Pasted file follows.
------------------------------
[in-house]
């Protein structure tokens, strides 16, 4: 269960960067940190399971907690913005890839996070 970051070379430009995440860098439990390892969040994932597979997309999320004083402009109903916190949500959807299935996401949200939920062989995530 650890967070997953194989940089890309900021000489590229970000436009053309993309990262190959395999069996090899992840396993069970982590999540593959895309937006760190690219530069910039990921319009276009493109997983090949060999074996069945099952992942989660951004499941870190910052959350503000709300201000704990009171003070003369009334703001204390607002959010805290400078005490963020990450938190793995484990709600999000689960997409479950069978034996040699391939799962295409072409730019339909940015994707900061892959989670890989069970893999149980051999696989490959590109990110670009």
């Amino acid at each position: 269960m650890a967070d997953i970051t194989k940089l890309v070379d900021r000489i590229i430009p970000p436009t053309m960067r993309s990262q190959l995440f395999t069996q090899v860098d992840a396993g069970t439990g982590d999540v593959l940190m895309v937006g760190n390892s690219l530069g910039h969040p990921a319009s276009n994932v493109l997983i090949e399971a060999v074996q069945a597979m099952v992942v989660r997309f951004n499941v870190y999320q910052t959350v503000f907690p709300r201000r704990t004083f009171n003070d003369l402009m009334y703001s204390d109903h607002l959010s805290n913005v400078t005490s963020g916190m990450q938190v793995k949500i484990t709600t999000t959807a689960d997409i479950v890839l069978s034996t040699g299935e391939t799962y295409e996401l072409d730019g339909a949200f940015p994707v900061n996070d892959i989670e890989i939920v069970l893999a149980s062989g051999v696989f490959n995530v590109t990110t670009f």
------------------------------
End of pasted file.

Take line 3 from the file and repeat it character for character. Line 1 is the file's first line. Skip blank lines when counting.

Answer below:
């Amino acid at each position: 269960m650890a967070d997953i970051t194989k940089l890309v070379d900021r000489i590229i430009p970000p436009t053309m960067r993309s990262q190959l995440f395999t069996q090899v860098d992840a396993g069970t439990g982590d999540v593959l940190m895309v937006g760190n390892s690219l530069g910039h969040p990921a319009s276009n994932v493109l997983i090949e399971a060999v074996q069945a597979m099952v992942v989660r997309f951004n499941v870190y999320q910052t959350v503000f907690p709300r201000r704990t004083f009171n003070d003369l402009m009334y703001s204390d109903h607002l959010s805290n913005v400078t005490s963020g916190m990450q938190v793995k949500i484990t709600t999000t959807a689960d997409i479950v890839l069978s034996t040699g299935e391939t799962y295409e996401l072409d730019g339909a949200f940015p994707v900061n996070d892959i989670e890989i939920v069970l893999a149980s062989g051999v696989f490959n995530v590109t990110t670009f």